Spin the Plate book tour


Today we have an excerpt from Spin the Plate, by Donna Anastasi, currently on tour with Walker Author Tours. Here our heroine, Jo, reflects back on meeting someone who had a significant influence on her life. Enjoy, and don’t forget to pick up your copy of Spin the Plate!



That night certainly hadn’t started out like one that would change Jo’s life forever. Around 9:30 PM, as Jo’s last customer left the shop, giggling with her friends and peeking into her pants at the newly inked turtledoves below her right hipbone, Keisha briskly informed Jo that she needed to stay late. No explanations were offered. Jo’s questions were rebuffed in the surly and tight-lipped fashion Keisha used when she was sitting on a secret and wouldn’t budge. Jo fumed silently in the break room, flicking crumbs off the table with her fingers. She split her attention between a rerun of “The Fresh Prince of Bel-Air” blasting so Keisha could hear it from the other room and the slightly more engaging second hand on the slowly-ticking wall clock.

At ten past ten, the door chime sounded and the room was filled with enthusiastic greetings: booming male voices, two of them, and Keisha’s happy shrieks of welcome. The sudden change of mood intrigued Jo enough to heave herself up from the table, click off the television, and round the corner for a look.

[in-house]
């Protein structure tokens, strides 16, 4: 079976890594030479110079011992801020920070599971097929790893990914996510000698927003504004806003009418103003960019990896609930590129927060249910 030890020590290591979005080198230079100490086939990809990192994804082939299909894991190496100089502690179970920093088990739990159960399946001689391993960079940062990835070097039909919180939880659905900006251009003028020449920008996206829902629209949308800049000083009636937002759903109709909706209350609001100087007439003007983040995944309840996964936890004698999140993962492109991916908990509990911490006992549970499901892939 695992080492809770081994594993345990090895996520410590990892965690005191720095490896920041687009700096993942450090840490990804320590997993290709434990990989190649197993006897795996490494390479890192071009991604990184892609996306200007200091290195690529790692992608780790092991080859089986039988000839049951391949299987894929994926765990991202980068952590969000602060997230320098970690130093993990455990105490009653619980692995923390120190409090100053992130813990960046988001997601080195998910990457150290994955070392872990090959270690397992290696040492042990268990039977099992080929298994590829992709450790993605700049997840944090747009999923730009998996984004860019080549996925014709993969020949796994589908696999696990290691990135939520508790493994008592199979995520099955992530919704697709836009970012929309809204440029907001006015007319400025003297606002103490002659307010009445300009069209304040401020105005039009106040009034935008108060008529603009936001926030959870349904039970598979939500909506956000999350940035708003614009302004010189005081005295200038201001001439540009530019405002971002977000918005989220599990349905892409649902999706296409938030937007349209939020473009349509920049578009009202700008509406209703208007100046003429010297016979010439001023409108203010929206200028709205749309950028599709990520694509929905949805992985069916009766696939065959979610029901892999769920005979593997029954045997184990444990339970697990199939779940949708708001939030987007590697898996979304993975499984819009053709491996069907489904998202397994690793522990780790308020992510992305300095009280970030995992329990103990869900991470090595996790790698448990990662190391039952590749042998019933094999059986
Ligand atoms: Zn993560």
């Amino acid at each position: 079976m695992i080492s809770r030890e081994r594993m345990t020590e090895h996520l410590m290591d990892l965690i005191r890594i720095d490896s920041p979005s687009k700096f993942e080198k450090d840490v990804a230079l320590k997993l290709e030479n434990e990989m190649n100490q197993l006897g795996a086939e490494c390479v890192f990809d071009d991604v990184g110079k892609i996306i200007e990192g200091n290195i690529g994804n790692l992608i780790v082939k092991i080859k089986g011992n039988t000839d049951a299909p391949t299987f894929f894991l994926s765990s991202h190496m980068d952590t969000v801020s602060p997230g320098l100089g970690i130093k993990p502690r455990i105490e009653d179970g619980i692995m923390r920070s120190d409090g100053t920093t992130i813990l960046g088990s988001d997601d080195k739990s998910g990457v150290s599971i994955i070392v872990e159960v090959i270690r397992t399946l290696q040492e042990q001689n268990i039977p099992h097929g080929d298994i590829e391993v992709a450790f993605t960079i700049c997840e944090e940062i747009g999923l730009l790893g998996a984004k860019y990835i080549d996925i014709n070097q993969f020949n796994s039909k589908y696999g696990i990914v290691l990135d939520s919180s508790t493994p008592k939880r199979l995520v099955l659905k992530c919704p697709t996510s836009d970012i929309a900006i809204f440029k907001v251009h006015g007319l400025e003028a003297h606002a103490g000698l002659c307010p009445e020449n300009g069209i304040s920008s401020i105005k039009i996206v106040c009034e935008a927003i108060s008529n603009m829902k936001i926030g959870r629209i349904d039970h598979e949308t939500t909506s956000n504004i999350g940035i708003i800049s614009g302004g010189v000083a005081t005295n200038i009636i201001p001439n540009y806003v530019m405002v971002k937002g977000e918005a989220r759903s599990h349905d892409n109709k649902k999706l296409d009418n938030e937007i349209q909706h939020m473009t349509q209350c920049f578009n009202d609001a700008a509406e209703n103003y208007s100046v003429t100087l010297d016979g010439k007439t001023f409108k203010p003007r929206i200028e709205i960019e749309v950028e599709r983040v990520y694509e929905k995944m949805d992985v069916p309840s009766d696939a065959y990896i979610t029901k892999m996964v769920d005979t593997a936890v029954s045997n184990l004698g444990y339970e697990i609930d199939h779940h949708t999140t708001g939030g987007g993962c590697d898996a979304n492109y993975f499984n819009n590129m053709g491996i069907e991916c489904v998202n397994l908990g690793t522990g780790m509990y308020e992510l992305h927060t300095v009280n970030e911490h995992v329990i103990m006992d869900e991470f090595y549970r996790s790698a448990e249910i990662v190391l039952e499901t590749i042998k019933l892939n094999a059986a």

Keisha introduced Nick Glazier first, who’d come in to get a tattoo. His friend Tom Brady accompanied him. The reason they came at night, after hours, was that Tommy, as Jo soon came to know him, attracted a crowd in the daylight. It was the price of fame and success.

Nick wanted a tattoo to celebrate the team’s second Super Bowl win. Nick was an amazingly nimble three hundred seventy-five pounds and incredibly strong. As the backup center, his job was to call the offensive blocking scheme and keep the other team from tackling the quarterback. Nick told Jo he wanted something that represented power, strength, balance, and quickness. A cat quickly came to mind, but which was the right one?